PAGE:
Saturday, July 30, 2011

Fast Food Nation Review

Fast Food Nation: The Dark Side to the All-American Meal
AUTHOR: Eric Schlosser
PAGES: 399
GENRE: Nonfiction
DATE PUBLISHED: July 1, 2005

SUMMARY from Goodreads:

Fast food has become a veritable American institution, with restaurants serving a quick bite in every strip mall and roadside rest area across the country. But, according to Fast Food Nation, the fast food establishment has been serving up much more than just cheap hamburgers and greasy fries. In compelling fashion, author Eric Schlosser traces the growth of fast food chains after World War II and condemns the industry for giving rise to such cultural maladies as obesity, classism, American global imperialism, and environmental devastation.

MY REACTION:

I loved this book. It was the perfect combination of humor and facts. It is very informational, but holds attention with the topic and style of writing. I feel like it made me smarter, but it wasn’t like reading a textbook either.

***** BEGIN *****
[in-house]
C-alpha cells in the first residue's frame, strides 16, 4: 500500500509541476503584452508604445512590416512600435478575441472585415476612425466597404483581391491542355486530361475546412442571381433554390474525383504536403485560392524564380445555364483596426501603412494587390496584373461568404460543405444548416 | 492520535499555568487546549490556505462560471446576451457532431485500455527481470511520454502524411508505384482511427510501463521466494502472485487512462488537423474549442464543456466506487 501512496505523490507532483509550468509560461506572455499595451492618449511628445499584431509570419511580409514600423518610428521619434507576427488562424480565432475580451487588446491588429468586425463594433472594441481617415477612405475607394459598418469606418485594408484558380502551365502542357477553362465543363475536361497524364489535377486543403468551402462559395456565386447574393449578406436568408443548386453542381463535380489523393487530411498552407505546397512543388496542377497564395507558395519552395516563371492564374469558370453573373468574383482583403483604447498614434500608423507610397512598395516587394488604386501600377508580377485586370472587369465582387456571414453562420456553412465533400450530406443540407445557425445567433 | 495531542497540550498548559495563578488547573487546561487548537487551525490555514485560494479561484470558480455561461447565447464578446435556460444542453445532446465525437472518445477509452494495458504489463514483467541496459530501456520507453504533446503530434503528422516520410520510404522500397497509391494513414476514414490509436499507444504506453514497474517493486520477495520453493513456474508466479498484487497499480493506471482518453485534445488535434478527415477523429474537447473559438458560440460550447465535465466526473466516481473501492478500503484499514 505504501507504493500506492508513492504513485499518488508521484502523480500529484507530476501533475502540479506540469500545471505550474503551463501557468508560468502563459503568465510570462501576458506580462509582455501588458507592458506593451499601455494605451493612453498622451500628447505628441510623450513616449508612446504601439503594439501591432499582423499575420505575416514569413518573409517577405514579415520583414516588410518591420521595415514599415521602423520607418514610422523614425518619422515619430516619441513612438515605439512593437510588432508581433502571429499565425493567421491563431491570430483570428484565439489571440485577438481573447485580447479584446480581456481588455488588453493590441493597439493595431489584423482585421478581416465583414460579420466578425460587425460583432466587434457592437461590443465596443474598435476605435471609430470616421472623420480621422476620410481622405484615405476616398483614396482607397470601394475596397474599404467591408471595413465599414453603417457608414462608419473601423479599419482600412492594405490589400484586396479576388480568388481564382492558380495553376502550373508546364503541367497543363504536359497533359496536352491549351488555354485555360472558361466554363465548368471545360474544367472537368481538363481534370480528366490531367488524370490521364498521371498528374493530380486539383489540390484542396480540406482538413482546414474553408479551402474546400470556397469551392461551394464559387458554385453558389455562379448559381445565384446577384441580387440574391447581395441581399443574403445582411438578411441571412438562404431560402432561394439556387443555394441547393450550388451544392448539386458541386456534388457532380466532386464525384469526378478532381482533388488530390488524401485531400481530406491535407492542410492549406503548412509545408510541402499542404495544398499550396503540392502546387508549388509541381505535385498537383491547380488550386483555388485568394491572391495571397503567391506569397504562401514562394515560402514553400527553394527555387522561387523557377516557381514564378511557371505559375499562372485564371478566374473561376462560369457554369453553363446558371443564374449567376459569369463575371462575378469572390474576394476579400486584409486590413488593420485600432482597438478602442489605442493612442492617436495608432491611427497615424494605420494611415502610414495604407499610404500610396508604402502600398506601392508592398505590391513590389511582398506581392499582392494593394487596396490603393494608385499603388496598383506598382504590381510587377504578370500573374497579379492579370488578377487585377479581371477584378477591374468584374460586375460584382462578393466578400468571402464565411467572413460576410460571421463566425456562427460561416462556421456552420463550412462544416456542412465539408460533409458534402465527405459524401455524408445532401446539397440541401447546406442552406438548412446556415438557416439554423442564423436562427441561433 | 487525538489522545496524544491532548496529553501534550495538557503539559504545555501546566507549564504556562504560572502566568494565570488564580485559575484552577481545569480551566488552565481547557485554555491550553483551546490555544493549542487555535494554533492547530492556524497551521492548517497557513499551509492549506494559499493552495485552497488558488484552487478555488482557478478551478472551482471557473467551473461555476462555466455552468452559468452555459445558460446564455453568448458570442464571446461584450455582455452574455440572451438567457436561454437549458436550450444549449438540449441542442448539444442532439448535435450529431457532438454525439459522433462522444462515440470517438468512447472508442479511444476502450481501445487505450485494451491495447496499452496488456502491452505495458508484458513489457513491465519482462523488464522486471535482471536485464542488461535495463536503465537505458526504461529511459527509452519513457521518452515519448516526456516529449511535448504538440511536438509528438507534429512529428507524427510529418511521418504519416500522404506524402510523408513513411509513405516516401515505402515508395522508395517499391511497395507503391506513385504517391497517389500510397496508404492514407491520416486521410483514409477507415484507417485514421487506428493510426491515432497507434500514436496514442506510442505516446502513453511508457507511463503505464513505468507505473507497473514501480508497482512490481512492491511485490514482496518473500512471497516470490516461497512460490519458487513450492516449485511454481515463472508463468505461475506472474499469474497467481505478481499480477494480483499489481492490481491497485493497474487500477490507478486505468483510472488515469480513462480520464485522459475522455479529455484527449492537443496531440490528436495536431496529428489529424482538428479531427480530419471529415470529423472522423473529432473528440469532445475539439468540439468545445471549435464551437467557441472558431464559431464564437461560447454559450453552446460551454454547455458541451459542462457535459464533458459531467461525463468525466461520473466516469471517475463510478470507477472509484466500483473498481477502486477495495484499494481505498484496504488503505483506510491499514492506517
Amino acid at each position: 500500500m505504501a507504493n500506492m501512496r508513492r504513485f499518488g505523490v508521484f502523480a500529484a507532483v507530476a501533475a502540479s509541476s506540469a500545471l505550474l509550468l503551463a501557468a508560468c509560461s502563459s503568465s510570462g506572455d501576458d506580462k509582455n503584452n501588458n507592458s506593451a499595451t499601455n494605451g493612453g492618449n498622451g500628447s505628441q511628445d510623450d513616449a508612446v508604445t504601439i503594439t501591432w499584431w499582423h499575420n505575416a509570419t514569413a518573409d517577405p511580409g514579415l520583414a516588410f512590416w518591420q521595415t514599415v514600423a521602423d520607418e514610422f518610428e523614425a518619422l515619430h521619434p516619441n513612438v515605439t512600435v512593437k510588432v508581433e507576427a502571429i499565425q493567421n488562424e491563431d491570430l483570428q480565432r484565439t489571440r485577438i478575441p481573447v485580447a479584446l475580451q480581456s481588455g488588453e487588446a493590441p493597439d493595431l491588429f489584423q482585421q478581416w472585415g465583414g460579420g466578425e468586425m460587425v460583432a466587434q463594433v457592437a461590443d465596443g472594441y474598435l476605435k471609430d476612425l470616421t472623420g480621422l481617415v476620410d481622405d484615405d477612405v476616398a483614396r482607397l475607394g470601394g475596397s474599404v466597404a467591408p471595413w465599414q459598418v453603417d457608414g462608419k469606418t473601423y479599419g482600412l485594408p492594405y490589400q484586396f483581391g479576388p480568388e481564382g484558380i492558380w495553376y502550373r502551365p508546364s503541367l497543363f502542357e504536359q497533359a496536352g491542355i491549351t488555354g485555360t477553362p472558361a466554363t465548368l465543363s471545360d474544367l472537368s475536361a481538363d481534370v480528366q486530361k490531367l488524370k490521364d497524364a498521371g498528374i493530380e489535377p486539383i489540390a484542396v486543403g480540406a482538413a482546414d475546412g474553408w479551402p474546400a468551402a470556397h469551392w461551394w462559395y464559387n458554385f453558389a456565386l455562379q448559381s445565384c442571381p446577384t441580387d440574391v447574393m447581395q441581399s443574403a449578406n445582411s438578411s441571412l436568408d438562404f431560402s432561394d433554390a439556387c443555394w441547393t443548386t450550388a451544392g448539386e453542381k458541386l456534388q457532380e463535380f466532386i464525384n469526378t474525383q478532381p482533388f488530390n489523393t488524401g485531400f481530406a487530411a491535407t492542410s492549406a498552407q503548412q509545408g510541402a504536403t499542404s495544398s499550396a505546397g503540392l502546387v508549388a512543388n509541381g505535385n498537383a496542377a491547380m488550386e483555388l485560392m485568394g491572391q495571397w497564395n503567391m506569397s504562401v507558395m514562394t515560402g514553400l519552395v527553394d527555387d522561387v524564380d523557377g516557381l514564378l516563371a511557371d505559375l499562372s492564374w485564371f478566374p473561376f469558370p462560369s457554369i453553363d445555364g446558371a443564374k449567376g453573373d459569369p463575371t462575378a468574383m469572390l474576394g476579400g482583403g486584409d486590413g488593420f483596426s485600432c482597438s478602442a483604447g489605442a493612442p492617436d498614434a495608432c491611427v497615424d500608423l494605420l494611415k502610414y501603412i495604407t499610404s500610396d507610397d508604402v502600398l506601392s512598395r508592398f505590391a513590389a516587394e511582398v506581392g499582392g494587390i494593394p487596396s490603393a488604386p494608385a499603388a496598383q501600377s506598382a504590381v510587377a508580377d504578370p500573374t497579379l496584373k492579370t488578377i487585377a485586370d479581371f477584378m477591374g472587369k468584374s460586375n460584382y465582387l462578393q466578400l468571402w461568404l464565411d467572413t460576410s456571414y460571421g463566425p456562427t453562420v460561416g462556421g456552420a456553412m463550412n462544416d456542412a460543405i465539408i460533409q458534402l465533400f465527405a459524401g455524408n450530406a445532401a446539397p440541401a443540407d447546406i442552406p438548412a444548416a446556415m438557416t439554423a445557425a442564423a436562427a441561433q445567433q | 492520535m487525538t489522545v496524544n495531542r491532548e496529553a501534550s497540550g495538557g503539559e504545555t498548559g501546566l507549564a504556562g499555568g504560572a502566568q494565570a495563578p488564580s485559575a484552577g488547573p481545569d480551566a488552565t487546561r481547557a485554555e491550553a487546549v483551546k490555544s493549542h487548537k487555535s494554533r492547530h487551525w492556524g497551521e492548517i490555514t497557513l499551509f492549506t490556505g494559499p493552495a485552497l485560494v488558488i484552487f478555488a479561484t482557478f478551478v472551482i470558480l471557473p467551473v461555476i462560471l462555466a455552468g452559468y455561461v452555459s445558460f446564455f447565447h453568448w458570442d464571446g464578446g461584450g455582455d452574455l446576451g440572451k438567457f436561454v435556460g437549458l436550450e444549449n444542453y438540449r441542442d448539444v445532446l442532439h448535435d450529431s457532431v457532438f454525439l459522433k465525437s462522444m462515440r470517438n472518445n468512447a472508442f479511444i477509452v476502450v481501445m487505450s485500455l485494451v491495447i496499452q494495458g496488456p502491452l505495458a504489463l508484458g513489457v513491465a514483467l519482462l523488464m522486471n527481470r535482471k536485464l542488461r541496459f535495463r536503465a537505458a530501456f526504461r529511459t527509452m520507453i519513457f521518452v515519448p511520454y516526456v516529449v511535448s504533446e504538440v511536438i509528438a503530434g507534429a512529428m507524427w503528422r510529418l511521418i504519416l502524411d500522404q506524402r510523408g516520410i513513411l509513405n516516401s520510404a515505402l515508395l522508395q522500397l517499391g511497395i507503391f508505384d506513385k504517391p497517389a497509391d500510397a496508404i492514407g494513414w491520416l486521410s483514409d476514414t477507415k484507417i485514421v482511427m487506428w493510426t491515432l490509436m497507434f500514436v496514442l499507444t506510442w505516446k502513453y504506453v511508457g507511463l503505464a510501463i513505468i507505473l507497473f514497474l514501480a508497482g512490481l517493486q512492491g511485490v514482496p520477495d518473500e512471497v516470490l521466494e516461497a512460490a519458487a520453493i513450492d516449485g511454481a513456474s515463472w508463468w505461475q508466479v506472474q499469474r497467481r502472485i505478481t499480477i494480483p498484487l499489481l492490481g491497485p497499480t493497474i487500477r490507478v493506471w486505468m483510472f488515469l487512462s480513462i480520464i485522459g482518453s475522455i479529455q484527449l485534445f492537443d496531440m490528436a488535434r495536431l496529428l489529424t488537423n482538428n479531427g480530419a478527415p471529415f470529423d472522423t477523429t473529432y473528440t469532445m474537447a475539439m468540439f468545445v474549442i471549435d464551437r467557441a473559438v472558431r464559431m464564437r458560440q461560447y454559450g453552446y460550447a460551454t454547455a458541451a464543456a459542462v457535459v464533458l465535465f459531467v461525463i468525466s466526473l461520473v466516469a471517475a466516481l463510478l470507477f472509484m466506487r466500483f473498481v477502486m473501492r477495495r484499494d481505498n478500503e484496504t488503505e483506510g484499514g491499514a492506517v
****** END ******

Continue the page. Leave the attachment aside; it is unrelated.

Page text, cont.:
This is a very well researched book. The author brings in studies, statistics, and pictures. The format of the book is him telling what he learned. He traveled across the country visiting restaurants and interviewing people. He not only shares the information from the interview, but also how the people acted and what his personal impression of them was. He interviews everyone from farmers to fry cooks and from slaughter house workers to teenage cashiers.

This book covered everything you would want to know about the fast food industry. It talked about the science behind making the equipment and having efficient machinery, and covers the marketing and publicity and advertisements. It even discusses the founding fathers of fast food and how it all came to be. And, of course, it talks about the negative aspects, such as working for minimum wage and obesity.

I found it all so interesting and comprehensible too. I think it was a relevant book because we all eat fast food and some of us even work at them. We see the commercials, billboards, and merchandise. I really enjoyed reading this book.

Rating:

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